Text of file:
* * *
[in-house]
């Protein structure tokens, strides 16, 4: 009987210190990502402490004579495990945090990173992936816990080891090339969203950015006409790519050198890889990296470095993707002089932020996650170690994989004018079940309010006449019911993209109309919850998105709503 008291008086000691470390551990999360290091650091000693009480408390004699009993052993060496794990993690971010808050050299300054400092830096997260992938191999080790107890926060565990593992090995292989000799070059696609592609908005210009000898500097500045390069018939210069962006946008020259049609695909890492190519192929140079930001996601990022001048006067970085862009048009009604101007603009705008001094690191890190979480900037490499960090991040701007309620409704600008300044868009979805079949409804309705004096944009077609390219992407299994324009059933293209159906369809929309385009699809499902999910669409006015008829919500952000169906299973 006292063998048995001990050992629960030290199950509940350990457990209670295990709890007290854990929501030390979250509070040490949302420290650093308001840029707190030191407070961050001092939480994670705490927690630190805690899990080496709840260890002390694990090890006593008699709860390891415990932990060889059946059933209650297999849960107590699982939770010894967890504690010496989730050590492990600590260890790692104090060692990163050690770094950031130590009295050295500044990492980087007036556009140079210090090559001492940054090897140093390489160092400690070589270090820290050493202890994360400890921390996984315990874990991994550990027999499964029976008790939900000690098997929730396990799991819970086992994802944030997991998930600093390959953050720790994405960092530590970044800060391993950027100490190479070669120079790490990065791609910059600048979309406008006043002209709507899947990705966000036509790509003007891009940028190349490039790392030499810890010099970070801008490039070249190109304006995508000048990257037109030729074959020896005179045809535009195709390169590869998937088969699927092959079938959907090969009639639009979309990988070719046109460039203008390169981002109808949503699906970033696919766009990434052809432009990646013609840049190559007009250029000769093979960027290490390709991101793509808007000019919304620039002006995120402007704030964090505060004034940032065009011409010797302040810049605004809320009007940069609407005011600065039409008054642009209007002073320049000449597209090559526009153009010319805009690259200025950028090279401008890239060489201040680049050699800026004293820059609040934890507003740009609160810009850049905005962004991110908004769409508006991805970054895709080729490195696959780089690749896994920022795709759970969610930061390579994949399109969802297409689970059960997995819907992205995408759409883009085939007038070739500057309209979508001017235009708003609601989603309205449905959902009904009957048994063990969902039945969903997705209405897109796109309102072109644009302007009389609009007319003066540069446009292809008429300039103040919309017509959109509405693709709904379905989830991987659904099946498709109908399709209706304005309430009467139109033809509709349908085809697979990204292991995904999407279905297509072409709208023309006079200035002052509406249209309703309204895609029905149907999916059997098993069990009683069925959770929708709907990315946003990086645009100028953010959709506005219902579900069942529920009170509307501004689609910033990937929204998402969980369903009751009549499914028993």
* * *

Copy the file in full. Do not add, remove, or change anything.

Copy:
[in-house]
């Protein structure tokens, strides 16, 4: 009987210190990502402490004579495990945090990173992936816990080891090339969203950015006409790519050198890889990296470095993707002089932020996650170690994989004018079940309010006449019911993209109309919850998105709503 008291008086000691470390551990999360290091650091000693009480408390004699009993052993060496794990993690971010808050050299300054400092830096997260992938191999080790107890926060565990593992090995292989000799070059696609592609908005210009000898500097500045390069018939210069962006946008020259049609695909890492190519192929140079930001996601990022001048006067970085862009048009009604101007603009705008001094690191890190979480900037490499960090991040701007309620409704600008300044868009979805079949409804309705004096944009077609390219992407299994324009059933293209159906369809929309385009699809499902999910669409006015008829919500952000169906299973 006292063998048995001990050992629960030290199950509940350990457990209670295990709890007290854990929501030390979250509070040490949302420290650093308001840029707190030191407070961050001092939480994670705490927690630190805690899990080496709840260890002390694990090890006593008699709860390891415990932990060889059946059933209650297999849960107590699982939770010894967890504690010496989730050590492990600590260890790692104090060692990163050690770094950031130590009295050295500044990492980087007036556009140079210090090559001492940054090897140093390489160092400690070589270090820290050493202890994360400890921390996984315990874990991994550990027999499964029976008790939900000690098997929730396990799991819970086992994802944030997991998930600093390959953050720790994405960092530590970044800060391993950027100490190479070669120079790490990065791609910059600048979309406008006043002209709507899947990705966000036509790509003007891009940028190349490039790392030499810890010099970070801008490039070249190109304006995508000048990257037109030729074959020896005179045809535009195709390169590869998937088969699927092959079938959907090969009639639009979309990988070719046109460039203008390169981002109808949503699906970033696919766009990434052809432009990646013609840049190559007009250029000769093979960027290490390709991101793509808007000019919304620039002006995120402007704030964090505060004034940032065009011409010797302040810049605004809320009007940069609407005011600065039409008054642009209007002073320049000449597209090559526009153009010319805009690259200025950028090279401008890239060489201040680049050699800026004293820059609040934890507003740009609160810009850049905005962004991110908004769409508006991805970054895709080729490195696959780089690749896994920022795709759970969610930061390579994949399109969802297409689970059960997995819907992205995408759409883009085939007038070739500057309209979508001017235009708003609601989603309205449905959902009904009957048994063990969902039945969903997705209405897109796109309102072109644009302007009389609009007319003066540069446009292809008429300039103040919309017509959109509405693709709904379905989830991987659904099946498709109908399709209706304005309430009467139109033809509709349908085809697979990204292991995904999407279905297509072409709208023309006079200035002052509406249209309703309204895609029905149907999916059997098993069990009683069925959770929708709907990315946003990086645009100028953010959709506005219902579900069942529920009170509307501004689609910033990937929204998402969980369903009751009549499914028993």